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54293 F/O Bell E.G.

Ernie Bell was educated in Hungerford and on leaving school started working at Oakes Brothers. As soon as he was old enough (17½) he joined the Royal Air Force as an apprentice, training to be a photographer, a keen interest of his.

Before long he proved himself as aircrew and was selected for pilot training, some of this at South Cerney, flying the twin-engined Hampden Bomber. He passed through an Operational Training Unit and was then posted to a Photographic Reconnaissance Squadron. The P.R.U. squadron was based at R.A.F. Benson, where he is known to have flown the De Havilland Mosquito, an unarmed camera carrying aircraft, with 544 Squadron.

The work is known to have taken him deep into enemy territory for long periods, without guns or escort. It is believed that he took part in photographing the Dams, after 617 Squadron had carried out their now famous raid in May 1943. There is also evidence that he photographed the German V1 rocket sites that were beginning to appear in the Low Countries and Northern France.

The British were developing their own secret weapons, one of these being a smaller version of the Dam Buster Bomb, called the High Ball. This was planned for use against enemy shipping in much the same way as the Dam bomb, being dropped at low level and bouncing towards the ship. In the testing stage, photos were required and 544 Squadron were chosen to provide crews for this programme. Ernie Bell and his navigator were chosen as part of the new 618 Squadron. Months of testing were to take place, some on the south coast ranges and on old ships in the Lochs of Scotland. There were many critics of this new weapon and tests were not going well. Like the Dam's Bomb the outer casing, which had to be strong enough not to break up when dropped from aircraft, was failing. By the time it was ready there were no large ships left in the German Navy. There were also fears in some quarters that should one of the new weapons fall into enemy hands it could be copied and used against our own shipping. It was therefore decided to transfer the project to Australia and use the new bomb against Japanese ships in the Pacific.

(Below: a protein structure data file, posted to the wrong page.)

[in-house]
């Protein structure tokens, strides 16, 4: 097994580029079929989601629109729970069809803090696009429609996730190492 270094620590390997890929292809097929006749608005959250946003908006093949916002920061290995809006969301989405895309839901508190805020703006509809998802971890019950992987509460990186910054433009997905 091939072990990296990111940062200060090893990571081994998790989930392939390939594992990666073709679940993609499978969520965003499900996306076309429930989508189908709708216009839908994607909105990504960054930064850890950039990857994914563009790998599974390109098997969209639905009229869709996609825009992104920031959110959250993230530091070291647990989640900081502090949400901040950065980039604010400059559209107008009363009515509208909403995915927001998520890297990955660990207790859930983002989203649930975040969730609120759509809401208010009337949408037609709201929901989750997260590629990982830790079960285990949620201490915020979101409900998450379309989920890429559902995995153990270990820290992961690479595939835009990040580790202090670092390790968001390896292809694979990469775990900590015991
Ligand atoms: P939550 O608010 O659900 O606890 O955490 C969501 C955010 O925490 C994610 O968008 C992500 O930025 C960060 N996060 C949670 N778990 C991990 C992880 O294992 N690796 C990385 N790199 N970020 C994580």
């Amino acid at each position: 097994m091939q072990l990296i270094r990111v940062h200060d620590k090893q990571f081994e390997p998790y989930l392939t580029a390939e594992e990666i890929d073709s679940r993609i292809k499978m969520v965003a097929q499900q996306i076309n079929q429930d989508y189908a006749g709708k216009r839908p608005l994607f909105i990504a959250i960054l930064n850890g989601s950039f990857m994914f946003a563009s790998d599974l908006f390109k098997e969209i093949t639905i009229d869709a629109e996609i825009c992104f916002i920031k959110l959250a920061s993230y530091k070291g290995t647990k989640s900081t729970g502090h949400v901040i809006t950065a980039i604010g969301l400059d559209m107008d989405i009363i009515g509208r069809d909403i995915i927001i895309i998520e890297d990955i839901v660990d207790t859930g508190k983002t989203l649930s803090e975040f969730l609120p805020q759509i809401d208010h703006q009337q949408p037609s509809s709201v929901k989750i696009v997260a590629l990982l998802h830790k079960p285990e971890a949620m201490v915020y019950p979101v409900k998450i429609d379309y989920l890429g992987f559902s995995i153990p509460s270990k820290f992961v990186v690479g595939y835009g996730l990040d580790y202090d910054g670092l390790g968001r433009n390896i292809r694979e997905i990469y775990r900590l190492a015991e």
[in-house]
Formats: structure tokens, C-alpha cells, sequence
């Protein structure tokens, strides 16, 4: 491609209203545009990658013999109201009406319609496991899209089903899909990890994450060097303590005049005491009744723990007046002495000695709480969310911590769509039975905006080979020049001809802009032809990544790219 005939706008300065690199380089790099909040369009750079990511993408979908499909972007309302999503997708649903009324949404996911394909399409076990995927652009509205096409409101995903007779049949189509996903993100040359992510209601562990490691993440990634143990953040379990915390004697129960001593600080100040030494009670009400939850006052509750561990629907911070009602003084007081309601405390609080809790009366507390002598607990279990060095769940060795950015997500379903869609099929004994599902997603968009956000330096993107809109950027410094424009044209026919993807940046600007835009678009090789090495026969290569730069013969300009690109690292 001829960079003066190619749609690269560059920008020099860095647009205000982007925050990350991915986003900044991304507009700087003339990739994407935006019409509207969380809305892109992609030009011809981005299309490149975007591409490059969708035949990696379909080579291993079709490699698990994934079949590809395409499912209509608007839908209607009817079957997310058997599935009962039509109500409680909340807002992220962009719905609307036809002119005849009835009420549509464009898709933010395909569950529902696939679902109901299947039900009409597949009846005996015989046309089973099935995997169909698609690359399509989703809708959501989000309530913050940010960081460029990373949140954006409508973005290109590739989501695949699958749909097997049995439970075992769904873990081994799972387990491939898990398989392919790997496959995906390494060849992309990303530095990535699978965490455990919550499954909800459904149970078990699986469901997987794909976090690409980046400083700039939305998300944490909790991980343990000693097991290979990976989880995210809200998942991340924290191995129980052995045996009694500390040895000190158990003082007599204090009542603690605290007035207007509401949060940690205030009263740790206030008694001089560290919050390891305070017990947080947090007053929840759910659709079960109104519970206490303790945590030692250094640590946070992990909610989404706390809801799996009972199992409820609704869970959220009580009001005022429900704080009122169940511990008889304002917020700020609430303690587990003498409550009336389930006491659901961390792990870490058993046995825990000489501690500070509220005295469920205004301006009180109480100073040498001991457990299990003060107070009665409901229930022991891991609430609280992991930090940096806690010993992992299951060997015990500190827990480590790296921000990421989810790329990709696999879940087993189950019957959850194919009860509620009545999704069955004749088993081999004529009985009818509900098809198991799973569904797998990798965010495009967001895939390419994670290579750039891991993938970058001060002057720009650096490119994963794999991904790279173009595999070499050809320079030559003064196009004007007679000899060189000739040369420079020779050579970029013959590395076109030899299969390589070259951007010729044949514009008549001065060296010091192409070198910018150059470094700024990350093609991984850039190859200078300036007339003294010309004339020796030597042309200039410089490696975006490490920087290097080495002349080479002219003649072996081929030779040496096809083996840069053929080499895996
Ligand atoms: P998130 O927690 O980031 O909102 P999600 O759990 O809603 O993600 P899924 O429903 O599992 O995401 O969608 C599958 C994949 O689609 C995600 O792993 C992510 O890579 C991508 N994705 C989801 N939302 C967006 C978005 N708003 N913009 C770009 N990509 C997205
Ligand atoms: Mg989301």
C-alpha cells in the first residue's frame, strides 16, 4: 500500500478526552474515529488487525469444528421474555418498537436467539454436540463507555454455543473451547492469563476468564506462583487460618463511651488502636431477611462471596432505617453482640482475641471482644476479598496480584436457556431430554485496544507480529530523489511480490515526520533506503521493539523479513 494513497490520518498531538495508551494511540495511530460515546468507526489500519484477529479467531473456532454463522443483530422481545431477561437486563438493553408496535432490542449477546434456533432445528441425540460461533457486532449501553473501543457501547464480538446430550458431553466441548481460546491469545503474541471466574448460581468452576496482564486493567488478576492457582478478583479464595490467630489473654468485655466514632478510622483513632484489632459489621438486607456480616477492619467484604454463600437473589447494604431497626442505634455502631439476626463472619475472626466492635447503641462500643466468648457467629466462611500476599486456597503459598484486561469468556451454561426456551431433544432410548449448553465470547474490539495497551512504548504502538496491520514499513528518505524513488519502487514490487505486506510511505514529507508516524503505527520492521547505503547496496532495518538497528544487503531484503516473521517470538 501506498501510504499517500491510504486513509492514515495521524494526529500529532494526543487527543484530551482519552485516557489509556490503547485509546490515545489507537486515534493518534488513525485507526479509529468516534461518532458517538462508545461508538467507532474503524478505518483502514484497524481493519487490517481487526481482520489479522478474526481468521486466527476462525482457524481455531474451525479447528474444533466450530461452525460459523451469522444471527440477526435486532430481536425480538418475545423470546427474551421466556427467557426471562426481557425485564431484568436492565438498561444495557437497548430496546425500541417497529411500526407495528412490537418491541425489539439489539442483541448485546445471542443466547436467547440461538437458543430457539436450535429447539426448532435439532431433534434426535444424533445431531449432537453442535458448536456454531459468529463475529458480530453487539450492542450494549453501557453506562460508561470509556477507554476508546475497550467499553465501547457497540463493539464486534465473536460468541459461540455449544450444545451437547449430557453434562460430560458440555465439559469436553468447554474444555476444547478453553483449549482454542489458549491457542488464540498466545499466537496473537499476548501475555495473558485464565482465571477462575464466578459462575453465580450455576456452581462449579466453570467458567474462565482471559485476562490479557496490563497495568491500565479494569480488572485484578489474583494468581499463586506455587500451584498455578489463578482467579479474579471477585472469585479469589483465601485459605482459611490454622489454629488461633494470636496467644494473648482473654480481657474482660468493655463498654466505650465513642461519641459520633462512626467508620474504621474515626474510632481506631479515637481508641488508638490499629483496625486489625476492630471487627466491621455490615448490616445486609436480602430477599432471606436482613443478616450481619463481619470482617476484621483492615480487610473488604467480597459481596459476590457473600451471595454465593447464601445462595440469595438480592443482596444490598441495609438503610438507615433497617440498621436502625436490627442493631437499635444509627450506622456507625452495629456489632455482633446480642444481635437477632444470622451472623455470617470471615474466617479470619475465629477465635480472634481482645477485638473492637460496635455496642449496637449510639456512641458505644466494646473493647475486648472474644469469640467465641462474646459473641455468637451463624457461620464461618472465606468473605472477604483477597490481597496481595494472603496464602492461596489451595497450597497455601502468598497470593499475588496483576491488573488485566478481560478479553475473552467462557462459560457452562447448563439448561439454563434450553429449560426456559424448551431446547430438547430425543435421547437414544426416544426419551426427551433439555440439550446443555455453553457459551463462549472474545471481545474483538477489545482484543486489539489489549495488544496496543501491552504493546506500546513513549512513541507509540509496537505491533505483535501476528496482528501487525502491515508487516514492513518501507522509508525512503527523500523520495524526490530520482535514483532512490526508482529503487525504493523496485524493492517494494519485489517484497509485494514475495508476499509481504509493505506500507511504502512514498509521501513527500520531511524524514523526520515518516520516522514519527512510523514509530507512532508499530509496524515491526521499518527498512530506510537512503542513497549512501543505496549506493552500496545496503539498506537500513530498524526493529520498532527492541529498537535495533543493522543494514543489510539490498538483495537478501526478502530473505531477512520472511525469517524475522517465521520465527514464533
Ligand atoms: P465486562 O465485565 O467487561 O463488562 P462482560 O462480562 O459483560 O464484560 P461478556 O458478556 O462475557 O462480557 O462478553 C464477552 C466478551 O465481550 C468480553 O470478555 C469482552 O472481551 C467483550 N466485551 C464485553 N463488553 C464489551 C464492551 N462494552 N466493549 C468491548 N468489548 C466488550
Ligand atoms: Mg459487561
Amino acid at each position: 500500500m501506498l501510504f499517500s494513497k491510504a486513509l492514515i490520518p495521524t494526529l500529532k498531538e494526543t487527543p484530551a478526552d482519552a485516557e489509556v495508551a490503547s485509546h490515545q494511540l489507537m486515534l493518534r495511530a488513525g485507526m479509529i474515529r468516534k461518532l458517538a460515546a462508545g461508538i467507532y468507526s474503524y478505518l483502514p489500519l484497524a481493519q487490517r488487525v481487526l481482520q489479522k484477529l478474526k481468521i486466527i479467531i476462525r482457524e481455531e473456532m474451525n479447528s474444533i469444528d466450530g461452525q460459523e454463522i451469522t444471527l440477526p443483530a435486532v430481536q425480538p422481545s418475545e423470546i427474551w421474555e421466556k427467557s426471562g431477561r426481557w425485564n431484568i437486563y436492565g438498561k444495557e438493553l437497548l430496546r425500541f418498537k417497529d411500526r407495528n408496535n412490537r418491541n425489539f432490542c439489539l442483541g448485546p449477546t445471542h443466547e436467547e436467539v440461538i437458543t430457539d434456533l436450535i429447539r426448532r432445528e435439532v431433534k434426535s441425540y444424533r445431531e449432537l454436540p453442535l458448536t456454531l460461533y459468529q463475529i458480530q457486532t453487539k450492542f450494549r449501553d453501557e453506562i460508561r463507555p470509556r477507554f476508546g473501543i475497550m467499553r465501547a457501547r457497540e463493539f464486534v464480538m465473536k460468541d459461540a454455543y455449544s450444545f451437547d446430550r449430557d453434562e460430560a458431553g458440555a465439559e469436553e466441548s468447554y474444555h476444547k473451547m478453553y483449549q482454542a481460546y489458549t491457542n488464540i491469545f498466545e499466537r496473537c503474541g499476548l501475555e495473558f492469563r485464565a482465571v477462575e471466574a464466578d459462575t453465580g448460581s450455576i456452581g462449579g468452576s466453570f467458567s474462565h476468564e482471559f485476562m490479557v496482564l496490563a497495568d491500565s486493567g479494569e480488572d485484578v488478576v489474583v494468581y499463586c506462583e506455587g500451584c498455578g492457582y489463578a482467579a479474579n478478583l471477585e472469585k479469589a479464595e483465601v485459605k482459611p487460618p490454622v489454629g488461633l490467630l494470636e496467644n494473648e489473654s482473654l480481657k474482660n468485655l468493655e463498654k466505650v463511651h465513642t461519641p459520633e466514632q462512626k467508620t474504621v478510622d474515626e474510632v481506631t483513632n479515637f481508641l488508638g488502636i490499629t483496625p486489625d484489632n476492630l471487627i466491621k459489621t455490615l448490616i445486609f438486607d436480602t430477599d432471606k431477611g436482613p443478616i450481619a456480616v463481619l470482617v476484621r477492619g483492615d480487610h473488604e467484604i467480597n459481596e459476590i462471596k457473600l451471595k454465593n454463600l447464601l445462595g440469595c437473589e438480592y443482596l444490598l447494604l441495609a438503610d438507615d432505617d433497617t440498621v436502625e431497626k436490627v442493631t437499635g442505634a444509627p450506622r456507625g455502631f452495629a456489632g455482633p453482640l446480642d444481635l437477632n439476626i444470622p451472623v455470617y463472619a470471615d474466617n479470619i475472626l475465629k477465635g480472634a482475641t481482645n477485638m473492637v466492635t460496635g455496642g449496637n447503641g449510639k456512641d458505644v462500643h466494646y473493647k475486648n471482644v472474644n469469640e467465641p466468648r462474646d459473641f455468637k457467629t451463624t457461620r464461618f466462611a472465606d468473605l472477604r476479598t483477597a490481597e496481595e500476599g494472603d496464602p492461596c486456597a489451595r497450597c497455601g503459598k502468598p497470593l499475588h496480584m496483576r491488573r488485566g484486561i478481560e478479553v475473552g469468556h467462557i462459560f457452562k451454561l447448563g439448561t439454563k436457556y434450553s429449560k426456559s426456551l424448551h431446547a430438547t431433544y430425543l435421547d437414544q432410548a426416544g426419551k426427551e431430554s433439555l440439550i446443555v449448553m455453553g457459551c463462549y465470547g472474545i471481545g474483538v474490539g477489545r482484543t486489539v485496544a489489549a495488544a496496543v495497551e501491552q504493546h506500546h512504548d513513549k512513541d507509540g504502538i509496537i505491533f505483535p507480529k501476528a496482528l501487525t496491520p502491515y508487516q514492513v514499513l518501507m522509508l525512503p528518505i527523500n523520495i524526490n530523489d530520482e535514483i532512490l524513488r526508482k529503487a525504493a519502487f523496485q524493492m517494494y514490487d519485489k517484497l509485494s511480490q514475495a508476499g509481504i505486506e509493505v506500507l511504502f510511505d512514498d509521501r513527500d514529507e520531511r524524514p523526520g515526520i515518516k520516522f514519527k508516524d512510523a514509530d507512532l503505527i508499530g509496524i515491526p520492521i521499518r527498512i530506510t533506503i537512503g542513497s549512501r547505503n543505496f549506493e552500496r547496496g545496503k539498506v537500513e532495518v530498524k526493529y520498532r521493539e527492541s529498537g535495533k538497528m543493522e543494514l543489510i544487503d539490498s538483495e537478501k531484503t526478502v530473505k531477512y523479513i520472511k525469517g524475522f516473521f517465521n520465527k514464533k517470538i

In October 1944, Mosquitoes were put on board the aircraft carriers H M S Fencer and Striker at Glasgow departing on the 31st. The journey took them via Gibraltar and Ceylon (now Sri Lanka) arriving in Melbourne on 23 December 1944. The squadron assembled at Narrowmine in Victoria for more training flights continued until May 1945 without a decision being made by the War Cabinet on suitable targets. With little enthusiasm from the American High Command and a now almost non-existent Japanese navy there was little for the squadron to do, apart from a few photographic flights by the P.R.U. aircraft.

On 18 June 1945, F/O Ernie Bell and his navigator, F/Lt Sillito flew to the R.A.F. base at Laverton Victoria, on liaison duties taking off the next day,19 June in a Mark 16 Mosquito NS735. Shortly after take-off, flying in cloud on instruments, he lost control and crashed in flames near Violet Town. It is thought that an engine problem may have been the cause, because reports at the time said that the aircraft was in a spiral dive with insufficient height for the pilot to regain control.

Both airmen were killed and later buried in Benalla War Cemetery, Victoria.

Ernie Bell left a wife and young child at their home in Staffordshire.

Photo Gallery:

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Ernie Bell as a Sergeant Pilot

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- Ernie Bell as a Sergeant Pilot